But that might be leaving the prompt a bit.

Journey to the Center of the Earth.png

In more typical realms of genre, there is the field of Subterranean Fiction. Jules Verne is perhaps the most famous here, but given that his explorations do not deal with something intellgient enough to call demons, we will look instead to a few other authors in the genre.

It would be strange to leave out Mr. Lovecraft himself, with the world of K’n-yan. The underground of K’n-yan is ruled by people who resemble First Peoples and possess advanced technology. They can materialize and dematerialize at will. The command undead slaves of conquered races and are ruled by eugenically engineered men and women. Once they worshiped Tsathoggua, but learned his nature and abandoned him.

With them dwell the remains of the snakemen, who we discussed more here. And in the depths of the cavern is Tsathogua himself, dread great old one surrounded by living oozes.

Mr. Lovecraft then aside, there is the work of Edward Bulwer-Lytton. This accounts not for demons, but rather a race of ‘superior’ subterranean humans that manipulate life energy. This ties into the accountants by Theosphanists, a group who’s writings make fine genre work but are tinged forever by racist and white supremacist implications if not handled properly. Ironically, I wonder if the people of K’n-yan were meant as something of an insult to the work of Edward Bulwer-Lytton. Intriguing if true.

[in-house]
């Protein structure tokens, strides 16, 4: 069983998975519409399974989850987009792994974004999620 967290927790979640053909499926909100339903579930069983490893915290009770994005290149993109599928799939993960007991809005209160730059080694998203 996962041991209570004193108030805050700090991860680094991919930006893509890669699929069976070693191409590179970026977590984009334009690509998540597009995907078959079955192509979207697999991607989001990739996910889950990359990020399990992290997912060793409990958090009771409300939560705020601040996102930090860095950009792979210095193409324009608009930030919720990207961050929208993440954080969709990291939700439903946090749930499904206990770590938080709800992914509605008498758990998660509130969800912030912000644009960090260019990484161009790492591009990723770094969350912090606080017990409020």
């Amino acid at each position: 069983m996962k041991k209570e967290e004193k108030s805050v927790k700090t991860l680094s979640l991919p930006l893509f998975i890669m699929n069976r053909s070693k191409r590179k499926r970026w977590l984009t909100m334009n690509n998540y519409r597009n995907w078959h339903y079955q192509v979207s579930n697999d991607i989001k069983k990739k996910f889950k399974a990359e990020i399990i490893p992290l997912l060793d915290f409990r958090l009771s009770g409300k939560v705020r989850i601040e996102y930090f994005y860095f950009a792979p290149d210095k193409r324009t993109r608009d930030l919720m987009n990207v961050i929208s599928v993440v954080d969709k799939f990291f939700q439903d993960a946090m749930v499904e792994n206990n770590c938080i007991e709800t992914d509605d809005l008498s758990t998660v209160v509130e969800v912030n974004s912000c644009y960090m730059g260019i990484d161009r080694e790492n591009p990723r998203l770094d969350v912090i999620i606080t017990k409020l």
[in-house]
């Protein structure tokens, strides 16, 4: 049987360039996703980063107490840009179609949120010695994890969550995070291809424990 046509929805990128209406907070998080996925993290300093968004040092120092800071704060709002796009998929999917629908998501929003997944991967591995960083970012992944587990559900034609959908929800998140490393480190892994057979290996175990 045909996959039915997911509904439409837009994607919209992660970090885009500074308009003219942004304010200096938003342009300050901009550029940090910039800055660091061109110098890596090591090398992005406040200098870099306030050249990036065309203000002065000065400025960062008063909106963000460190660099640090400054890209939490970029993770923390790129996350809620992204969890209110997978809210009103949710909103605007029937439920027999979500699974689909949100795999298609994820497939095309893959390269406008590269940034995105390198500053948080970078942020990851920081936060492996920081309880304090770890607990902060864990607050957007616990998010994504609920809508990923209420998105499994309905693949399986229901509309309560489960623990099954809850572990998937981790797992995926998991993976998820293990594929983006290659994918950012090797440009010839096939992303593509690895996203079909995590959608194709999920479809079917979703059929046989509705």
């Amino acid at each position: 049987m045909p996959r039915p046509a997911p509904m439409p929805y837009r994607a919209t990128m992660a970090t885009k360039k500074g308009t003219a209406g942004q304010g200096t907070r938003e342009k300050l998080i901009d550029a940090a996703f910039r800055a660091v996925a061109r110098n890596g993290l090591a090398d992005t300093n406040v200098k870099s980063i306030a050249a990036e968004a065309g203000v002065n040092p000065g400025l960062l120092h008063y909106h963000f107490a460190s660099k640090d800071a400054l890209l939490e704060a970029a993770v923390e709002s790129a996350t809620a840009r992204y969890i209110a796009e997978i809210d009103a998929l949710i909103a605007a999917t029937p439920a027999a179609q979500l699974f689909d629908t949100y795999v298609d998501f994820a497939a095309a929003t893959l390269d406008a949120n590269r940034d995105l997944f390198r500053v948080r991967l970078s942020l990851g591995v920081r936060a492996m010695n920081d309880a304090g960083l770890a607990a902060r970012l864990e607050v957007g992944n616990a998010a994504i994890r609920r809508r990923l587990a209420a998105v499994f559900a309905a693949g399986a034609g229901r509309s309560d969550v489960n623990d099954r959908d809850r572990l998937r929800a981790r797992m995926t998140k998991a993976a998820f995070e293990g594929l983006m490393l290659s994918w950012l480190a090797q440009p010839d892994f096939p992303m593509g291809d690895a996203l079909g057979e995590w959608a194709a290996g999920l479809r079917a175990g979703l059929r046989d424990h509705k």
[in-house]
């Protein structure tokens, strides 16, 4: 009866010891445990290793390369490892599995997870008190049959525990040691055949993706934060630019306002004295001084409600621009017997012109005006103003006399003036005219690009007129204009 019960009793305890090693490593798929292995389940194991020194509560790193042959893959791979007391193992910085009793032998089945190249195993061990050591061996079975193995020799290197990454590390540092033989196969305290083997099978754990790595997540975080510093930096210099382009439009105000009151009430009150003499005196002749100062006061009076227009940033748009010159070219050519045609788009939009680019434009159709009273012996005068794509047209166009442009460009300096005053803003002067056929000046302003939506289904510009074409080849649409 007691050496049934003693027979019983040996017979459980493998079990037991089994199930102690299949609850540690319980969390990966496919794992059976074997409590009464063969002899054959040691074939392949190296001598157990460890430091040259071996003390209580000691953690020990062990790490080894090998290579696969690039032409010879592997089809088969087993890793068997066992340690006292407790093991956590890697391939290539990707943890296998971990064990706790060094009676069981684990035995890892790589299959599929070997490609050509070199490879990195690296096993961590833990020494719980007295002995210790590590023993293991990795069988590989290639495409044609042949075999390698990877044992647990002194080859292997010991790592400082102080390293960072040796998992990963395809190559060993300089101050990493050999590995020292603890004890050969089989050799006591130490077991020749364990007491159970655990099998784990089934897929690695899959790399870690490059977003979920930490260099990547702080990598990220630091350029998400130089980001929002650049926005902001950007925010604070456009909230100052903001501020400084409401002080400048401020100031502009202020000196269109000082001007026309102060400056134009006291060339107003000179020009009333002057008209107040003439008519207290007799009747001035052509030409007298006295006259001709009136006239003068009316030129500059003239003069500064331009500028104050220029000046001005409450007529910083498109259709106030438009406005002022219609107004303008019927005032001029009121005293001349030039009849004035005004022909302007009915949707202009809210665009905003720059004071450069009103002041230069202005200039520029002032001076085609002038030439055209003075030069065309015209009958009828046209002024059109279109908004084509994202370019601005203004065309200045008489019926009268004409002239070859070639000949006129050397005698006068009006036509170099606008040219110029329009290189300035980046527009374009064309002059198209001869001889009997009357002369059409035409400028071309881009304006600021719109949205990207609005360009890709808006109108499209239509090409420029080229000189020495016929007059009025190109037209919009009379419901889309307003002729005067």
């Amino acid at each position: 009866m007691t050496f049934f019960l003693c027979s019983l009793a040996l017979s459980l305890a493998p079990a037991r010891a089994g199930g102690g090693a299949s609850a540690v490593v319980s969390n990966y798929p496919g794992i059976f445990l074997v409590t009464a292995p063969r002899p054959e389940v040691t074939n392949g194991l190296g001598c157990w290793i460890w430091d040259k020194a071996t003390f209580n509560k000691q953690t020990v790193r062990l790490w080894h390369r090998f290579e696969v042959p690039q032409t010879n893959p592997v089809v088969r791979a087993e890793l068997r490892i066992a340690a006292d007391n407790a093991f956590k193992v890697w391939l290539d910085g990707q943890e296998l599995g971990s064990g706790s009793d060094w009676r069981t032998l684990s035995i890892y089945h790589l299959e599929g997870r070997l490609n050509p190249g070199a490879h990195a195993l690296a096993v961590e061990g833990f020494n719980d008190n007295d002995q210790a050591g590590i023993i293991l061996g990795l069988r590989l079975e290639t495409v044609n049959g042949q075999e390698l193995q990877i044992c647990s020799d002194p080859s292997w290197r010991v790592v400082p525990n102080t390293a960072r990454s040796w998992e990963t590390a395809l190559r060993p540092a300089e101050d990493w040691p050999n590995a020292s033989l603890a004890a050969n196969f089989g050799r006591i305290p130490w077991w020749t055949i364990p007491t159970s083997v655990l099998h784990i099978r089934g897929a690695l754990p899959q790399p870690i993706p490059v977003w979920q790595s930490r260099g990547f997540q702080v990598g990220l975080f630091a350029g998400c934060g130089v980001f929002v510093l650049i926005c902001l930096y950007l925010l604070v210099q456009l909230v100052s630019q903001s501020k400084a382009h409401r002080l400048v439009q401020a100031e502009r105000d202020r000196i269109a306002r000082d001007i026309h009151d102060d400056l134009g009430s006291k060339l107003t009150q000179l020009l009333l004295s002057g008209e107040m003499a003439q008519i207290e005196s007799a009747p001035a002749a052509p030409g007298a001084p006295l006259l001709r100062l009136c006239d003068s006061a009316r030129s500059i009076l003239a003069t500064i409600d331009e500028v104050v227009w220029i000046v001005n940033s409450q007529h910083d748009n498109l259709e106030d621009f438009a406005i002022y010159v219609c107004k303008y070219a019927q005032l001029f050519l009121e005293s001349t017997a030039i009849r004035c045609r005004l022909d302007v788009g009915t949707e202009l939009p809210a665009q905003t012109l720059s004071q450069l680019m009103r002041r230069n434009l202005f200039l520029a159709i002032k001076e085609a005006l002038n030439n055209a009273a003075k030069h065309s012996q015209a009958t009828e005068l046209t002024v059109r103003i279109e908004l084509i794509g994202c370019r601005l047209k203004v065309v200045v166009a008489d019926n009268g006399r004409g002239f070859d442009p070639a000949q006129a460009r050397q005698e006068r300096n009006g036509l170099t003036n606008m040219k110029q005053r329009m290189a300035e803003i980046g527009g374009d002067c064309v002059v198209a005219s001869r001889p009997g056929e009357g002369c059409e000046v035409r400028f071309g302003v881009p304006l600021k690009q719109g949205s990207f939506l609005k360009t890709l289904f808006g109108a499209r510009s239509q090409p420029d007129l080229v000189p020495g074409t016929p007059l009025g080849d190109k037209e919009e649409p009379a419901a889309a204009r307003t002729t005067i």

With all this in mind, what are we to do? Well, we have some compelling examples of complex relations between surface dwellers and those below. The idea of inherent hostility in the underground works well for horror, and the setting in a liminal place between above and below would work well. A subway, a mine shaft, a cave entrance. A place between the two worlds, perhaps the spot of their divergence.

The action of the story is probably the arising of the ‘demons’ whatever form they take, coming up from the underground. The analogy of locusts rising might be fitting here, a wave of death arising from below. There is some revolutionary undertones to that …well, phrasing. Revolutions often have horrors in them, either in the build up or execution.

The other solution, perhaps the one that can mesh into this as easily, is a stranger stumbling into the hostile world below. A journey into the literal underworld, as Dante and Aeneas have undergone. We’ve gone over such journeys elsewhere, but those where far more metaphorical journeys below. This would be tumbling into a strange, hostile land of demons waiting to overtake the world. Whether they are revolutionaries or conquerors, such a place could hold a host of horrors. It must have wealth, that much is clear from most myths. And that makes a fairly good amount of sense. The ground is where growth comes from and where ores are found.

It might be wise to blurr the line between conqueror and revolutionary, to make the nature of the demons uncertain and unclear. I would point the group as coming up from below, surging beneath some manor or castle, in order to begin either a revolt or a conquest. It is probable that the footmen do not know which the sudden surge of demons is. If that is the case, then there is horror to be found in being swept up in a terror that you bear little knowledge if not responsibllity for.

I will have to think this over, I don’t quite have a full story in mind yet. There is so many possibillities that I have yet to narrow them down in a meaningful way.

I will note one other obvious source of inspiration: the videogame Undertale. I…have not finished it, so can only recommend it by reputation and the little progress I have made so far.

In a similar vein, I’d like to call your attention to a horror contest that might interest you, as it’s themes resemble this prompt. You can find it here. My story here will, of course, not be an entry in that competition. </span